'an insufficiency of the qi of shen-kidney'. The shen-kidney
produces marrow, filling the brain with marrow, dominating
the bones and producing blood. Normally the spinal cord and
the brain are fully developed, the bones are strong and the
blood sufficient. Abnormally there will be dizziness, tinnitus,
insomnia, poor memory and lassitude. The bones will be weak
and brittle and the blood will be insufficient. This is due
to 'an insufficiency of the essence of shen-kidney'. The shen-kidney
controls body water. This entails normal urine production
and micturition. Abnormally there will be oliguria or anuria,
oedema, difficult or dribbling micturition, polyuria, enuresis
and incontinence. This is due to 'an insufficiency of yang
of the shen-kidney failing to control body water'. The shen-kidney
controls the intake of clean qi (air). Abnormally there will
be wheezing due to 'the failure of the shen-kidney to control
the intake of clean air'.
encloses and protects the xin-heart and the diseases of the
pericardium result in dysfunction of the xin-heart.
The Functions of the Fu Organs
general the traditional functions of the fu organs are very
similar to their functions in Western medicine.
The small intestine
small intestine connects with the xin-heart. The small intestine
receives and digests food from the stomach. It absorbs the
pure part and distributes it to the whole body, the impure
part going on to the large intestine. This function of the
small intestine belongs to the transforming and transporting
function of the pi-spleen.
gall-bladder connects with the gan-liver. It stores and discharges
bile. The expulsion of bile from the gall-bladder is closely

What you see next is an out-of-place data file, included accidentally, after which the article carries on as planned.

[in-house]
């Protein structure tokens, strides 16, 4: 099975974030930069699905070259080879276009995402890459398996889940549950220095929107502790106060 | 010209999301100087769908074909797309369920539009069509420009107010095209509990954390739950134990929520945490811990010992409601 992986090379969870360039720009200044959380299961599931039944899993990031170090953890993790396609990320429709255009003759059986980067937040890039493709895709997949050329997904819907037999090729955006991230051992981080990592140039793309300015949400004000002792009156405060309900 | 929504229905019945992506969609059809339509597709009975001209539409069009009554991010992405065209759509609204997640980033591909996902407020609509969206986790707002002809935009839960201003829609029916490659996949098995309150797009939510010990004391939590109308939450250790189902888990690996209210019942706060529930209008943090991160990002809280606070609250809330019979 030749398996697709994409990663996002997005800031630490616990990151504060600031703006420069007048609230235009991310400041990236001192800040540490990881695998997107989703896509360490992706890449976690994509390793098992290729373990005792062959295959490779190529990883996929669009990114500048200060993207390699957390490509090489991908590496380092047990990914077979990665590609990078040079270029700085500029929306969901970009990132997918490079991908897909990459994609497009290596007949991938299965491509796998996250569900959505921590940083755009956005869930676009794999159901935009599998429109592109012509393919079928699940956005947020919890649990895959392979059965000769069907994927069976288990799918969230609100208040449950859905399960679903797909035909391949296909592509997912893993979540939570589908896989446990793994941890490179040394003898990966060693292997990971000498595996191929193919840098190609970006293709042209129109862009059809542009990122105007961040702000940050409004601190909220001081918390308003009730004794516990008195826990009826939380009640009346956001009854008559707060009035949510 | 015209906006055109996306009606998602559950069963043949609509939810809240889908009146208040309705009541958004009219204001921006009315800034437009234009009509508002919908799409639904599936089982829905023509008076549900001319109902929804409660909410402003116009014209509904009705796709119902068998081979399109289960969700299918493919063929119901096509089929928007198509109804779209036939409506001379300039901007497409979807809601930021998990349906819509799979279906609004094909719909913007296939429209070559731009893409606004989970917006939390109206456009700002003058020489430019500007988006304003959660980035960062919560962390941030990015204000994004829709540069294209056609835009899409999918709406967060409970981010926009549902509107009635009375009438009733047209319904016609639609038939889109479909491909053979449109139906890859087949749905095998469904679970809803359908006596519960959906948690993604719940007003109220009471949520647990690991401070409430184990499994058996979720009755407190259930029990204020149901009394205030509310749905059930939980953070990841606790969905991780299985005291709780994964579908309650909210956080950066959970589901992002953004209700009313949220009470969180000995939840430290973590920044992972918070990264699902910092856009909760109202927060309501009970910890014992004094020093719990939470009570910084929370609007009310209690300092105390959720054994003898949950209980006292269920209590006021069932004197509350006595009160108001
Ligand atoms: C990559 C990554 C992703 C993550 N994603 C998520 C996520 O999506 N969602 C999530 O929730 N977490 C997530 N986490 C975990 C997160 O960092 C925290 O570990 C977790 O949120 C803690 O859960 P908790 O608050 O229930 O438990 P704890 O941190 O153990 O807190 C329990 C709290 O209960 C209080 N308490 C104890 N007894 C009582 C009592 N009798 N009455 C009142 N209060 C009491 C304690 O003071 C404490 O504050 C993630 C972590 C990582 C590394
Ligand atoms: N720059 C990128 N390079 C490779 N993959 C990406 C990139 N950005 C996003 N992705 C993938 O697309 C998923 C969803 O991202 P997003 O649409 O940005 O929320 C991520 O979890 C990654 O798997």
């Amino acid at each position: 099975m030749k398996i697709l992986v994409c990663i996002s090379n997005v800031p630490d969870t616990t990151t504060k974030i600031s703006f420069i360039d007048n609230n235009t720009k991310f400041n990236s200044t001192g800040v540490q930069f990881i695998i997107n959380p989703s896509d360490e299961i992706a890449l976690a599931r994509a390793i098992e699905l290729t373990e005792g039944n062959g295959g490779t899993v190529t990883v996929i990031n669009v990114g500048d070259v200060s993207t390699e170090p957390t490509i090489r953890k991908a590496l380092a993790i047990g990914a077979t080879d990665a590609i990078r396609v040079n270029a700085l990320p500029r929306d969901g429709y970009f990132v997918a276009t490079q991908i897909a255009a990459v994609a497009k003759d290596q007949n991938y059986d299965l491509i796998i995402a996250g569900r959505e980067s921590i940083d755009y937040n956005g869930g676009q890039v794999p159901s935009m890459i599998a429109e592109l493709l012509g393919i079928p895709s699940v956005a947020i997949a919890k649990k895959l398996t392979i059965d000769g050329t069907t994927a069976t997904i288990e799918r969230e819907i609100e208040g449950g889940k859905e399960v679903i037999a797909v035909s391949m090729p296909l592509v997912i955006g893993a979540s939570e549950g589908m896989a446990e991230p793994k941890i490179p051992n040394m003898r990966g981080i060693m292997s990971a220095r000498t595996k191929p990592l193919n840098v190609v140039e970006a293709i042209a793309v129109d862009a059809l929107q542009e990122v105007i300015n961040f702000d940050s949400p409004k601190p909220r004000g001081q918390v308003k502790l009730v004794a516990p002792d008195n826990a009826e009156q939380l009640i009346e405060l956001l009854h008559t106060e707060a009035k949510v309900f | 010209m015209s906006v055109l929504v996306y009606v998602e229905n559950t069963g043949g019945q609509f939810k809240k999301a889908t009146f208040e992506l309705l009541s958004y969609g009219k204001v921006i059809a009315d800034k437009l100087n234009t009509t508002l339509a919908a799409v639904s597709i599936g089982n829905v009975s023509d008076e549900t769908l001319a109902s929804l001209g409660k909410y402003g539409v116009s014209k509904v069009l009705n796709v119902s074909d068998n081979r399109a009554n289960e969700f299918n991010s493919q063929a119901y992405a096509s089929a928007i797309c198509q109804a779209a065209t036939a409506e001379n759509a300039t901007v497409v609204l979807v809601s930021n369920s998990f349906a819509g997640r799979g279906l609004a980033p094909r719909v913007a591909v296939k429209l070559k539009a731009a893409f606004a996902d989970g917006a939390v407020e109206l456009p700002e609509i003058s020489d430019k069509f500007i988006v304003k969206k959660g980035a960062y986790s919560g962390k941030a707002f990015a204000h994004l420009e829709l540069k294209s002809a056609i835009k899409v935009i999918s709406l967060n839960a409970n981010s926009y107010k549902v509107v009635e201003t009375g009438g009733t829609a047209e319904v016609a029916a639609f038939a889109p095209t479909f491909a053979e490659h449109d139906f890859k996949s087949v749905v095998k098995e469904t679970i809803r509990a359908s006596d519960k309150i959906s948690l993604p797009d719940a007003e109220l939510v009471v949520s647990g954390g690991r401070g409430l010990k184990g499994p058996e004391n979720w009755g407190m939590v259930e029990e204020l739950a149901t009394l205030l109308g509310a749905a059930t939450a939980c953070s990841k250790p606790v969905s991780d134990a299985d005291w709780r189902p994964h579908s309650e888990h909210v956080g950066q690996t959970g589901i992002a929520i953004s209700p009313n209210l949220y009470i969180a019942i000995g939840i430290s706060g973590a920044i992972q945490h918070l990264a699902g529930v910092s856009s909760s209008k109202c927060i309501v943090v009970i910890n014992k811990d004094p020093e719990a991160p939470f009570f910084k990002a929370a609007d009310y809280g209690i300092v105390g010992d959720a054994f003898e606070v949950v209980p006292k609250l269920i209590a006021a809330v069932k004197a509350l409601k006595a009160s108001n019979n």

related to the freeing function of the gan-liver. The gan-liver
and the gall-bladder take charge of freeing together, and
jaundice results when this function is deranged.
stomach connects with the pi-spleen. The stomach stores and
digests food, passing it on to the small intestine. A deficiency
of qi of the stomach causes indigestion, epigastric pain and
sour regurgitation When the qi of the stomach ascends then
nausea, heartburn, vomiting, hiccoughs and flatulence occur.
The large intestine
large intestine connects with the fei-lung. The large intestine
absorbs the residue of water and turns the rest of the food
into feces. Disturbance of this function results in diarrhea
or constipation due to the 'descent of qi'.
The urinary bladder
urinary bladder connects with the shen-kidney. The bladder
stores and then discharges urine from the body
Chinese the sanjiao means the three cavities. The xin-heart
and the fei-lung are in the upper jiao (the chest), and they
transport qi and blood to all parts of the body in order to
nourish the body. The pi-spleen and stomach are in the middle
jiao (the epiastrium) and they digest and absorb food. The
shen-kidney and bladder are in the lower jiao (the hypogastrium)
and they control water metabolism and the storage and excretion
of water. The sanjiao is also sometimes called the triple
warmer organ. This is because the three body cavities are
intended to control the body temperature.
brain is a sea of marrow, i.e. it is an enlarged part of the
spinal cord. The shen-kidney produces the marrow that fills
the brain. If the essence of shen-kidney is absent then there
is inadequate marrow for the brain. In traditional Chinese
medicine the function of the mind is included in that of the
function of the uterus is to control the menstrual cycle,
develop the embryo and nourish the foetus. The qi and blood
of the channels pass into the uterus through the chong and
the ren channels, so that the qi of the body is able to influence
the flow and regularity of the menstrual cycle.